Spike in global fear of Islamic extremism
London - The world has never been more concerned about Islamic extremism than it is today, polling data from the Pew Research Center revealed.
The data, published July 16th, indicate that concern of Islamic extremism is trending upwards not just in the West, but also among Arab and Muslim states, following the rise of the Islamic State (ISIS).
Since 2011, the percentage of people who say they are “very concerned” about Islamic extremism in their own country increased across the board in the West; by 38% in France; 29% in Spain; 21% in the United Kingdom; 20% in Germany; and 17% in the United States.
According to the Pew findings, 67% of those asked in France say they are “very concerned” about domestic Islamic extremism while the figure was 61% in Spain, 52% in the United Kingdom, 42% in Germany and 53% in the United States.
On average, the Pew survey indicated that more than half of respondents (52%) in nine Western countries said they were “very concerned’ about the threat of Islamic extremism. This is a dramatic increase that coincides with the rise of ISIS and unrest across the Middle East, particularly considering that fear of Islamic extremism had trended downwards from 2006-11.
In every country that was surveyed, fears of ISIS were tied closely with fear of Islamic extremism in general. The demographic breakdown of the data reveals that older people are more likely to express concern about Islamic extremism than younger generations, while women respondents say they are more concerned than men about Islamic extremism in the majority of Western countries surveyed.
Among US respondents, Republicans, women, older people and those who identified themselves as religious expressed more concern about Islamic extremism, the survey revealed.
As for the Arab and Muslim world, there was less concern about Islamic extremism and ISIS when compared to the Western countries polled, although the Pew survey did not encompass states, such as Syria and Iraq, where ISIS is present or where ISIS has carried out major attacks, such as Egypt, Saudi Arabia and Kuwait.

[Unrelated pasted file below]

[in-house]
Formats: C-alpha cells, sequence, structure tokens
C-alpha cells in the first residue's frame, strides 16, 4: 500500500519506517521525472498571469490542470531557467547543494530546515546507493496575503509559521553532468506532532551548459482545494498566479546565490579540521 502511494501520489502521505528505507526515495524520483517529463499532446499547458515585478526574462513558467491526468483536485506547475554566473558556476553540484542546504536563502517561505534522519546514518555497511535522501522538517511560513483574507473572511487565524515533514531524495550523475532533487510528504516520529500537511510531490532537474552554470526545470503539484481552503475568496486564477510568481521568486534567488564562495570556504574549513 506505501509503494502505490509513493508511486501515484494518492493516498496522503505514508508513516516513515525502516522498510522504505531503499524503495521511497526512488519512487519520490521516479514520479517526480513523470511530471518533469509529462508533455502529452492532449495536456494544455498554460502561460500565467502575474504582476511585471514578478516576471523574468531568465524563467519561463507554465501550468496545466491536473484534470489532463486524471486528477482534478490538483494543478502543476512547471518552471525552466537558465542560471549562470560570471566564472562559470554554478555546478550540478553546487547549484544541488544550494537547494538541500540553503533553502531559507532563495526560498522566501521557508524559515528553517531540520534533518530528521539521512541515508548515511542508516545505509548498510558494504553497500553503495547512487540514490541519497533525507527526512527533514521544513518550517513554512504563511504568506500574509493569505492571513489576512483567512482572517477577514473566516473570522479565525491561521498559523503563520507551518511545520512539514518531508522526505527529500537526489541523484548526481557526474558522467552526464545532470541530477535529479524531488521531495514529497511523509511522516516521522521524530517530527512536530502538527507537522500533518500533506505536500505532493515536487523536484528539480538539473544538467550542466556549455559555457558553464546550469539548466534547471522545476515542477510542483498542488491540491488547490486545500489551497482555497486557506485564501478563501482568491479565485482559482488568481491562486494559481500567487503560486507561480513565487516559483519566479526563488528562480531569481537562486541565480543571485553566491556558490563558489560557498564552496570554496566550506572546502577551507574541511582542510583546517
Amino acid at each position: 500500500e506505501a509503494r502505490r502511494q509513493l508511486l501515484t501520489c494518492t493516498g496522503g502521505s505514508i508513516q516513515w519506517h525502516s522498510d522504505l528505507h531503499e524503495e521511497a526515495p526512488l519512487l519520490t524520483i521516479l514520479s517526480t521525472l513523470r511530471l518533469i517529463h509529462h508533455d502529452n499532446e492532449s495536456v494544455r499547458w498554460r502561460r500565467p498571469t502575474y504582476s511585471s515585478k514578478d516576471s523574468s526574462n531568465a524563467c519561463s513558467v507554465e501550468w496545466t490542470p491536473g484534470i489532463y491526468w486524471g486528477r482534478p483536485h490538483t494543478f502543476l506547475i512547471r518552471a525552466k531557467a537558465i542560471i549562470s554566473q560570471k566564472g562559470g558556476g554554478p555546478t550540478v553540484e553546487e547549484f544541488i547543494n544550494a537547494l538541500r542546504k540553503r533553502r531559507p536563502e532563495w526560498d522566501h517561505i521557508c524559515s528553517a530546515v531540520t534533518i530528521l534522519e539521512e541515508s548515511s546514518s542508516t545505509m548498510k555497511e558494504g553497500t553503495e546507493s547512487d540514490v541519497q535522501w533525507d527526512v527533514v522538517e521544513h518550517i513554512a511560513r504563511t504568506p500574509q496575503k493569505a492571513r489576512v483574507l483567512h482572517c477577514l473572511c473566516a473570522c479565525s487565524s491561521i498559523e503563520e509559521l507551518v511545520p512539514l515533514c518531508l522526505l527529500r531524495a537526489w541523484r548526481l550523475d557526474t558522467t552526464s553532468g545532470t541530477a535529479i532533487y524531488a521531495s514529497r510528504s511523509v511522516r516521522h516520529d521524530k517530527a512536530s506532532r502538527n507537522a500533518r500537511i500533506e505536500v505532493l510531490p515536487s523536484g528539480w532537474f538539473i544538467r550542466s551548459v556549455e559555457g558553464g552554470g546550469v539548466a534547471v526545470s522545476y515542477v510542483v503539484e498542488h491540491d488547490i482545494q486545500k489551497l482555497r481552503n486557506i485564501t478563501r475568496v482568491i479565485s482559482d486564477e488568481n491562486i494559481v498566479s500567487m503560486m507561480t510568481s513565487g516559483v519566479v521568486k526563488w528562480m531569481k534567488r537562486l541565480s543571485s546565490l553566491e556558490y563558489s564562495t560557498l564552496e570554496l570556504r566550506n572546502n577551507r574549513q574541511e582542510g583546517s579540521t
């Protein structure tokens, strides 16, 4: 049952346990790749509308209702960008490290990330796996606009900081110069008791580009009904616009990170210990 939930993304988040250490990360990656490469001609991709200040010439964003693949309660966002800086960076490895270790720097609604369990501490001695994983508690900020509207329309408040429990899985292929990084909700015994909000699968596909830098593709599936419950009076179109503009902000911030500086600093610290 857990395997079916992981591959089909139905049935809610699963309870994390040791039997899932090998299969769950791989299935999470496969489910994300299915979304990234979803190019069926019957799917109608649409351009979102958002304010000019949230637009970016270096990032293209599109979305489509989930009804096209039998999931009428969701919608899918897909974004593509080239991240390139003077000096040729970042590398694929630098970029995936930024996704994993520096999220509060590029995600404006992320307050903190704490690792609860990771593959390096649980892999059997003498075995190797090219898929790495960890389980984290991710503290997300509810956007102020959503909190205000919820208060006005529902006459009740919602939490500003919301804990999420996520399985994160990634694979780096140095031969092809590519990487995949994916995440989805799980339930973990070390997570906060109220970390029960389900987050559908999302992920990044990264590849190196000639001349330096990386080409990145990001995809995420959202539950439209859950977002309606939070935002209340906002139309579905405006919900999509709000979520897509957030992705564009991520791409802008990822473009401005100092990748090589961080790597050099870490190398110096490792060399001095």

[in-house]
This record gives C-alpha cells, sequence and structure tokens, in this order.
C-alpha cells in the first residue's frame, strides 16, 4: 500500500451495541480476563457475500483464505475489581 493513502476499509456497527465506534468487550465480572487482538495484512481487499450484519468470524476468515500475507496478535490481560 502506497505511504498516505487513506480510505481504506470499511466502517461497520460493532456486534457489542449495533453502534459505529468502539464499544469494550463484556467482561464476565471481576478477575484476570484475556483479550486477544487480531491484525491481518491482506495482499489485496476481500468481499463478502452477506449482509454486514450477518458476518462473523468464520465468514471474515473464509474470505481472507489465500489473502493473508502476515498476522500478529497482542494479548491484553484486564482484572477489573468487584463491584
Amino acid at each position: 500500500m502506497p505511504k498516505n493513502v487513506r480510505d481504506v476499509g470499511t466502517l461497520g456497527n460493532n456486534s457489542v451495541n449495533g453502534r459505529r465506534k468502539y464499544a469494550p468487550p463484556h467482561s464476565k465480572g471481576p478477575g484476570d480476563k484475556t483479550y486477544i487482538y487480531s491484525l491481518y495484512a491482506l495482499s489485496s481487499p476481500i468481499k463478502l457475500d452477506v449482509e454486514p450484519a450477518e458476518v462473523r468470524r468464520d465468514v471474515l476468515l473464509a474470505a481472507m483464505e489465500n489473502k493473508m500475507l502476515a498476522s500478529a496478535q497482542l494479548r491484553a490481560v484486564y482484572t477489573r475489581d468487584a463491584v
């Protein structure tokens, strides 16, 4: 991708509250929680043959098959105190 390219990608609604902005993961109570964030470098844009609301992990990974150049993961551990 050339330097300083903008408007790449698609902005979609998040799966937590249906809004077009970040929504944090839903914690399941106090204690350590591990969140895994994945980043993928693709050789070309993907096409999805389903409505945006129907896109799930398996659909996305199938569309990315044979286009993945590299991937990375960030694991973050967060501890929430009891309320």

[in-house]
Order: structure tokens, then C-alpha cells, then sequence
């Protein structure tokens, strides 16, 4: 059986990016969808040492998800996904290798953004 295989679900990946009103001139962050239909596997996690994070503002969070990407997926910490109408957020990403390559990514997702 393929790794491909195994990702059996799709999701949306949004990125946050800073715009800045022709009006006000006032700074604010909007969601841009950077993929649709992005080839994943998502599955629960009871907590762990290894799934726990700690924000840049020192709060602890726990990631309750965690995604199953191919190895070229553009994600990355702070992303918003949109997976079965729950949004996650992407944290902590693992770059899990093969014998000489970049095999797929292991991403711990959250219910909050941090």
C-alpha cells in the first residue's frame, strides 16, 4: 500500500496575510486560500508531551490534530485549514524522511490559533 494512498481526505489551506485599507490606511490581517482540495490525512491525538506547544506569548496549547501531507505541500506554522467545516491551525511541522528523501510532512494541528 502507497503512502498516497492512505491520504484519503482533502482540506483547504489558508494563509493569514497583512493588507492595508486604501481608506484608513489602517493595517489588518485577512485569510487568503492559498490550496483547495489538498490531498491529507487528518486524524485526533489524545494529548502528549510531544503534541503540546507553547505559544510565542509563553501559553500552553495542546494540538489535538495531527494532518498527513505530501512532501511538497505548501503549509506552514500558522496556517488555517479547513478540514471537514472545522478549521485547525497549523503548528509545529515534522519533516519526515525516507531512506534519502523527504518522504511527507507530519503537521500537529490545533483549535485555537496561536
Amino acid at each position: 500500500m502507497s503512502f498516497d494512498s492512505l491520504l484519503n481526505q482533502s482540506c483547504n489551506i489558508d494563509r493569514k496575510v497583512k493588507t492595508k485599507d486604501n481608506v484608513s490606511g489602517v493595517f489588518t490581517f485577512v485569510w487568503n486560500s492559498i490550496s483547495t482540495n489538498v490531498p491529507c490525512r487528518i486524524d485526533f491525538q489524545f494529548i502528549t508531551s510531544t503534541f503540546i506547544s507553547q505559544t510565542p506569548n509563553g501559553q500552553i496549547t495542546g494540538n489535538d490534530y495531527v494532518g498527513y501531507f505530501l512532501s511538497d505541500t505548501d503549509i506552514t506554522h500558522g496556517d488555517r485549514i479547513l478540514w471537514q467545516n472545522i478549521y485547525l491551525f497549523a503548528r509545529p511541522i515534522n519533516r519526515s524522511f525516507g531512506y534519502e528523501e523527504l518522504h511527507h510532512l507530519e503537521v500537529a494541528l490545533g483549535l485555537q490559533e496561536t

In Lebanon, where millions of refugees have settled after fleeing ISIS from Syria, stated concern about Islamic extremism stands at 67% — the same percentage as France.
The only country that scored higher was Nigeria (68%), home to the Boko Haram terrorist group, which pledged allegiance to ISIS in March.
The breakdown in the data from Lebanon shows heightened fears of Islamic extremism across religions as 70% of Lebanese Christians asked said they were “very concerned” about Islamic extremism, while 66% of Lebanese Shia and 60% of Sunnis said the same.
One anomaly was Turkey, which evidenced the least concern towards Islamic extremism among the countries polled despite sharing a border with ISIS-controlled territory in Syria.
According to the data, 19% of those asked in Turkey said they were “very concerned” about Islamic extremism and even fewer said they were concerned about the threat of ISIS.
The results of the poll were published four days before a major ISIS attack on a Kurdish cultural centre in the south-eastern city of Suruç close to the Syrian border that resulted in the death of at least 27 people. The Pew Research Center polled more than 21,000 people across 21 countries from April 5 through May 21.